I’ve long been unhappy with the typical law school exam format. The entire grade for the class is based on one 3-hour in-class essay exam. The problem with this format is that many students aren’t particularly adept at writing very quickly under immense time pressure. So the exam tests, in part, the ability to write quickly — a skill that is only of limited usefulness in the practice of law. In real life, lawyers don’t write briefs in 3-hour timed sessions. Law firms would be very unhappy if they did — first because the brief probably wouldn’t be that good and second because it would amount to a meager 3 billable hours!
Most law school classes still use the 3-hour in-class exam. Why?
Perhaps because many law school classes are quite large (80-120 students) and unlike other fields, law professors don’t have teaching assistants to help with the grading. With a large class, having students do more writing will make grading even more onerous. The 3-hour in-class exam keeps the amount of writing professors have to read to a manageable level. Most 3-hour exams amount to about 3000 to 4000 words, which amounts to about 10-14 pages double-spaced typewritten text. In a class of 100, that’s about 1000 to 1400 pages of reading! A greater dosage could send one into a coma. But this problem can be overcome — just give a take home exam with page limits.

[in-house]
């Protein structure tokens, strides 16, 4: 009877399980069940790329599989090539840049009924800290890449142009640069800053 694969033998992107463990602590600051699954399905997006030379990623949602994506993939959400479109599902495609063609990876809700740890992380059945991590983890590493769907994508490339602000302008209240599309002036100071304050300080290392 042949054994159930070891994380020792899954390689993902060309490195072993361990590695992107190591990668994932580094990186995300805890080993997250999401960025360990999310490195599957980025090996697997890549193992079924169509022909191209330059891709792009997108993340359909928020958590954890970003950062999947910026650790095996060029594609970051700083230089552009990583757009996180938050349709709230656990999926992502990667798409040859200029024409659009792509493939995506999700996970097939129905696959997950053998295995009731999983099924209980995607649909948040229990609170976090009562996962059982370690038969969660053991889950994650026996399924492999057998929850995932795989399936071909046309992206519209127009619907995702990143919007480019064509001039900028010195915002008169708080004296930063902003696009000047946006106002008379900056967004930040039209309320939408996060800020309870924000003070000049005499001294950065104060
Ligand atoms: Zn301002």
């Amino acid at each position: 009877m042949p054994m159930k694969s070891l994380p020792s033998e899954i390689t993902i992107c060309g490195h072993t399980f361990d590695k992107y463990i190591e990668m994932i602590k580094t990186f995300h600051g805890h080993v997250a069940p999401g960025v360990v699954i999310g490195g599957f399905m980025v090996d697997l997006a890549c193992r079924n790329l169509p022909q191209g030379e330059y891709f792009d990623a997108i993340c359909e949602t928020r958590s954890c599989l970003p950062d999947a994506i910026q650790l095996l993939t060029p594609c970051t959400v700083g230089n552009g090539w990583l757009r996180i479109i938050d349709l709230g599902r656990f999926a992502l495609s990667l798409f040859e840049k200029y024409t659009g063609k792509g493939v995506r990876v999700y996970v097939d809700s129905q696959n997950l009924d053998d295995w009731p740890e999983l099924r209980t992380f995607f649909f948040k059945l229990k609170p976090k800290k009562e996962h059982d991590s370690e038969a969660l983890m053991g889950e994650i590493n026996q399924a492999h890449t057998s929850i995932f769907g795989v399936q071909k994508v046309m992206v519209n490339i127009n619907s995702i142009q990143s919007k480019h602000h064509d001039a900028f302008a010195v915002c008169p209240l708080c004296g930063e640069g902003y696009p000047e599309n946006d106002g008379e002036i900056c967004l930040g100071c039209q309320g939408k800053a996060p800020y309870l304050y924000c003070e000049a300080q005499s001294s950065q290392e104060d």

Another reason for the in-class exam is to prevent cheating. Take home exams increase the opportunities for students to cheat. Although this is certainly a problem, I believe that we must at some point rely on students’ integrity and honesty. Trying to create airtight cheat-proof evaluation systems is not teaching students to be honest — it is simply delaying the problem. After graduating, students will have many opportunities to engage in dishonest conduct. Law schools may have less cheating to deal with, but when students without integrity enter the world of law practice where it is possible to act dishonestly, will they continue to abstain? Academic dishonesty is always a risk, but it is a risk we should confront. Better to address it in law school than afterwards, where lawyer dishonesty can cause tremendous losses to clients, investors, the public, etc.
I’m increasingly growing dissatisfied with the in-class exam, although I still use it. The reason I’ve done so is more my inertia about shaking up existing traditions than it is well-reasoned pedagogy. I’ve used take home exams in the past, which have worked well. This semester I tried an experiment with one of my classes. I had the students write a short paper (with strict page limits) due at the end of the semester on a topic of their choosing. I also had them answer an exam-style question (again with page limits) in a take home exam format. I thought that this system worked quite well and I’m inclined to use it again. I’m starting to wonder whether I should move away from giving in-class essay exams in all my classes.
So is there any other reason to continue to test students based on the 3-hour in-class exam? Does this format of examination really have a good pedagogical purpose? Is it a fair way of evaluating students? Please note that I am referring to an essay exam, as multiple choice questions would probably best work with the in-class format.
Originally Posted at Concurring Opinions
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This post was authored by Professor Daniel J. Solove, who through TeachPrivacy develops computer-based privacy training, data security training, HIPAA training, and many other forms of awareness training on privacy and security topics. Professor Solove also posts at his blog at LinkedIn. His blog has more than 1 million followers.